Government of Canada sets timeline for Ontario to take action on Boreal Caribou conservation

News release

June 15, 2023 – Gatineau, Quebec

Boreal Caribou is a species only found in Canada. However, the most recent national population estimate shows its populations are declining, primarily threatened by habitat loss and degradation. The federal, provincial, and territorial governments share the responsibility for ensuring caribou survival and long-term recovery. Caribou play a significant role in the culture and history of Indigenous peoples in Canada and are at the heart of boreal forest biodiversity.

Today, the Honourable Steven Guilbeault, Minister of Environment and Climate Change, announced steps taken in Ontario to protect Boreal Caribou habitat under the federal Species at Risk Act. After forming the opinion in early 2023 that some portions of the Boreal Caribou’s critical habitat on non-federal land in Ontario are not effectively protected, the Minister has recommended a critical habitat protection order in the province, as required under the Species at Risk Act.

The Government of Canada believes, at this time, that continuing to collaborate closely with the Government of Ontario will lead to the best conservation outcomes for the species. The Government of Canada is closely following the implementation of the Agreement for the Conservation of Caribou, Boreal Population in Ontario, which was signed with the provincial government in April 2022. While the agreement outlines a number of measures to facilitate the conservation and recovery of species, of note is a commitment for the two governments to collaborate on expert-led validation of evidence-based approaches to manage self-sustaining populations and demonstrate continued alignment with federal-provincial Boreal Caribou conservation frameworks, where appropriate. Ontario has until the mutually agreed-upon timeline of April 2024, to demonstrate equivalency of approach between provincial measures and the federal framework. Provided that Ontario successfully puts in place the necessary measures and achieves results through the Boreal Caribou Conservation Agreement, further steps under the Species at Risk Act would not be taken at this time.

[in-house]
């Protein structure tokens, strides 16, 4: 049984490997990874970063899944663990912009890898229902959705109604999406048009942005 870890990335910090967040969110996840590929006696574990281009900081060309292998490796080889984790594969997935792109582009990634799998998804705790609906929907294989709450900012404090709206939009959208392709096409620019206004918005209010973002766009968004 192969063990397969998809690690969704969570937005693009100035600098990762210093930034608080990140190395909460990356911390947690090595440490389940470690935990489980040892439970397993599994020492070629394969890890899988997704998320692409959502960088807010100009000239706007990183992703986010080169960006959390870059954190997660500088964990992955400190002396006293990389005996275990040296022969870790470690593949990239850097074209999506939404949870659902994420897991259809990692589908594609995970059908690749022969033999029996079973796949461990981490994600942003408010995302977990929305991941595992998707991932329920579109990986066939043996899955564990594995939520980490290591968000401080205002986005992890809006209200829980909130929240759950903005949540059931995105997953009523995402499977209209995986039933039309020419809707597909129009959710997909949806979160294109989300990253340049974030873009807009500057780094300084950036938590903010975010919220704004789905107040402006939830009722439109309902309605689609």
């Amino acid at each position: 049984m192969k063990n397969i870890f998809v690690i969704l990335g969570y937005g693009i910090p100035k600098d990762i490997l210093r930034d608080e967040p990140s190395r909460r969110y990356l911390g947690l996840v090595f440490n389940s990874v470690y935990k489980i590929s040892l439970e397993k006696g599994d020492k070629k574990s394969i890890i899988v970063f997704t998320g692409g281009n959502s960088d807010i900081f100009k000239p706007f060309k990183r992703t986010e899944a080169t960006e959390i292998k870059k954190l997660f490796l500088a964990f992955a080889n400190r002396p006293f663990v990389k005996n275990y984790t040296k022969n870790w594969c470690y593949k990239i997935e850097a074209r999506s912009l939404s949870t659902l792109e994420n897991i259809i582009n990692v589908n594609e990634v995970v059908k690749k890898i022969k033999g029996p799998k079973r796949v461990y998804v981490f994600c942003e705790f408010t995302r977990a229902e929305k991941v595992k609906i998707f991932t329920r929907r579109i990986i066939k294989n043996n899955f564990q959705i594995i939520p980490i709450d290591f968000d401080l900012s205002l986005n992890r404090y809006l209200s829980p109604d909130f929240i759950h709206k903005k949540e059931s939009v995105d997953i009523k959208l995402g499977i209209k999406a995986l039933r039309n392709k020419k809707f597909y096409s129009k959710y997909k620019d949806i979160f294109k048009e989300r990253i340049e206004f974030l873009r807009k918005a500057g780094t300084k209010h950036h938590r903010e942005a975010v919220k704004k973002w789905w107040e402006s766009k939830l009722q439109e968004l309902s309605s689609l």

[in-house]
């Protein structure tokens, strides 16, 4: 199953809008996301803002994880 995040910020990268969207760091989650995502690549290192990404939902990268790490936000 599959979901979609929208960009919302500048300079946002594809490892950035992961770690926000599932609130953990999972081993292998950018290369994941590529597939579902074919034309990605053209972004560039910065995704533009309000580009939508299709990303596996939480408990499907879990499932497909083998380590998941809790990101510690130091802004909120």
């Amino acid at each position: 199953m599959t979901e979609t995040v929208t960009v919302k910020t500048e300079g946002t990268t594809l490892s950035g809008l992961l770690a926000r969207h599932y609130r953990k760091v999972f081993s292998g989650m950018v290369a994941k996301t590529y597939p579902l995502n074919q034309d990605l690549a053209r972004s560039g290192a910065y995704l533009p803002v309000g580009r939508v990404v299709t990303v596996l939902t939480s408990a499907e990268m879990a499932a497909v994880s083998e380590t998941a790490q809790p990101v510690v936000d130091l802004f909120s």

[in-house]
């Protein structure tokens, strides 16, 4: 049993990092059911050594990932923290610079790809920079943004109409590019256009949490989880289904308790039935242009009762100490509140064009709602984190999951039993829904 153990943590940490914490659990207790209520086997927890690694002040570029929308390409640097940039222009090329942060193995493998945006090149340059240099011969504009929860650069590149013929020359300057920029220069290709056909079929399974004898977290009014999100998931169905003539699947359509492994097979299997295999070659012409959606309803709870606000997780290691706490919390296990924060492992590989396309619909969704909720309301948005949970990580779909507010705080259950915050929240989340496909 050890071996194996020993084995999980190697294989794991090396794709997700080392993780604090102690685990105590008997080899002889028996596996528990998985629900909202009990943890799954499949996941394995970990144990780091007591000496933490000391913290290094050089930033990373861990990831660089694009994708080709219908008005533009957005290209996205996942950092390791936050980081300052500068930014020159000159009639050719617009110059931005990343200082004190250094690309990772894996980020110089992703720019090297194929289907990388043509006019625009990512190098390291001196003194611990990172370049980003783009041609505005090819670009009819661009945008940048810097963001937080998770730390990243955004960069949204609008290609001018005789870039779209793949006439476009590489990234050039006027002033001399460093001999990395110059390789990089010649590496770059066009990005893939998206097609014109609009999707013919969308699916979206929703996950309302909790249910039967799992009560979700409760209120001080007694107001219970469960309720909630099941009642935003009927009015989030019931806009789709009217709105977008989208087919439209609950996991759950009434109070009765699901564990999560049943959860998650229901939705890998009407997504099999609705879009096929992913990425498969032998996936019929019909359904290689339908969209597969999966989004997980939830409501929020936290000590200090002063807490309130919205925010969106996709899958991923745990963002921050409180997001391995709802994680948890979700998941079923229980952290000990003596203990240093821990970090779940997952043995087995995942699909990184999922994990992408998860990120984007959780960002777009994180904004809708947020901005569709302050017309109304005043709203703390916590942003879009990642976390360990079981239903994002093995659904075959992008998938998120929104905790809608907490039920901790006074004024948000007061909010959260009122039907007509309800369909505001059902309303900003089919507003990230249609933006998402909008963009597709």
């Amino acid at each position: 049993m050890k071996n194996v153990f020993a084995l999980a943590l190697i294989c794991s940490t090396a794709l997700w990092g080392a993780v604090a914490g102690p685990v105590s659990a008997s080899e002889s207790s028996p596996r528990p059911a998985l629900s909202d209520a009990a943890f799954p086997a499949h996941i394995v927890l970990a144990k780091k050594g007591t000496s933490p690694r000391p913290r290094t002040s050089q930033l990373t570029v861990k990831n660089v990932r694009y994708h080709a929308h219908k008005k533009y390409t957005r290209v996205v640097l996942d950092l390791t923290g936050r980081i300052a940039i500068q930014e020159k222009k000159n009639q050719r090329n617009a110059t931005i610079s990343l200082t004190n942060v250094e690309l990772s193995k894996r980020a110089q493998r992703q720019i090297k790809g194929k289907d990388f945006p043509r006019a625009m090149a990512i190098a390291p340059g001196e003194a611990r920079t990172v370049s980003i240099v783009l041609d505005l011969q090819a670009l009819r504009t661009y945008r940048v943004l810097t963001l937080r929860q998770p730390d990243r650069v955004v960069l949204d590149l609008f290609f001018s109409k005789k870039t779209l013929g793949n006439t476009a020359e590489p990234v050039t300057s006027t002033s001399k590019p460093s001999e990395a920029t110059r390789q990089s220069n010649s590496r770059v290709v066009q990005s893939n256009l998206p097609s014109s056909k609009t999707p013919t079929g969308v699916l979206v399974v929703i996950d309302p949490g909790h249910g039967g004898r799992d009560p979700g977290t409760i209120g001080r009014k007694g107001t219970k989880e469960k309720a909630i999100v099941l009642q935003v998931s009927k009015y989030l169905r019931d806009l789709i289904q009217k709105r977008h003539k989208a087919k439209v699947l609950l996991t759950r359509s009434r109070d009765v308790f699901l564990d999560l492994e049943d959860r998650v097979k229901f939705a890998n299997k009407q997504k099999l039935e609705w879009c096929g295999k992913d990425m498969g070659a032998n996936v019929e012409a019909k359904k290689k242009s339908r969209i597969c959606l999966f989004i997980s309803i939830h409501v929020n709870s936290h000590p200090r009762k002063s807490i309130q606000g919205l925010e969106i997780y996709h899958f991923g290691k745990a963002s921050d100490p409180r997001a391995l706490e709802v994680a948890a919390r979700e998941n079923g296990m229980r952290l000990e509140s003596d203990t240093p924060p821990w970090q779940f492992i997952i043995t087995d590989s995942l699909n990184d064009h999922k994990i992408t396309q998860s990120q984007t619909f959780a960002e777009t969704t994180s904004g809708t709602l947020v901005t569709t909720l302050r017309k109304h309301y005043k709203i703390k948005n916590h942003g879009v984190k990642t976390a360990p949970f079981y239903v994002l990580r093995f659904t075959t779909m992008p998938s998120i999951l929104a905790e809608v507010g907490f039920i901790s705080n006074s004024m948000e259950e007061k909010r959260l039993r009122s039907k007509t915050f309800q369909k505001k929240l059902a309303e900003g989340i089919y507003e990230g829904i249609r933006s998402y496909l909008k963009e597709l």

To date, the province has demonstrated its commitment to implementing necessary conservation measures and has initiated population monitoring and held engagement sessions with stakeholders and Indigenous peoples. In March 2023, Ontario announced an investment of up to $29.4 million over four years to aid on-the-ground restoration, protection, and other conservation activities, including monitoring, science, and research in Ontario. Canada is prepared to commit to further financial assistance to support these conservation activities going forward.


“The Agreement for the Conservation of Caribou, Boreal Population in Ontario was an important step to achieve positive conservation outcomes for Boreal Caribou in Ontario, but I’m looking for the province to work with Canada, experts, and Indigenous peoples to better align our caribou conservation frameworks to achieve self-sustaining local populations of Boreal Caribou. Meaningful actions, such as the conservation of critical caribou habitat, will be key to achieve this. We will be closely monitoring Ontario’s efforts to make progress.”

– The Honourable Steven Guilbeault, Minister of Environment and Climate Change

Quick facts

  • As per the federal Boreal Caribou Recovery Strategy, provinces and territories are expected to put in place plans to outline how each range will be managed to maintain, or attain, a minimum of 65 percent of undisturbed habitat.

  • Boreal Caribou is an umbrella species for the health of the boreal forest. Protection of the Boreal Caribou’s critical habitat is expected to improve outcomes for 80 other species, benefit 90 percent of the bird and mammal species that live in the boreal forest, and provide protection of soil carbon storage hotspots.

  • Boreal Caribou have been listed as threatened under the Species at Risk Act since 2003.

  • The most recent national population estimate is 34,000 individuals, and the species’ numbers are declining. Population declines are primarily a result of habitat loss—due to both human land-use activities and fire—and the resulting changes in predator-prey dynamics.

  • Environment and Climate Change Canada has transferred approximately $76.6 million to provinces, territories, Indigenous groups, and stakeholders since 2018 through the Nature Legacy and the Enhanced Nature Legacy to support Boreal Caribou recovery.

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Kaitlin Power
Press Secretary
Office of the Minister of Environment and Climate Change

Media Relations
Environment and Climate Change Canada
819-938-3338 or 1-844-836-7799 (toll-free)

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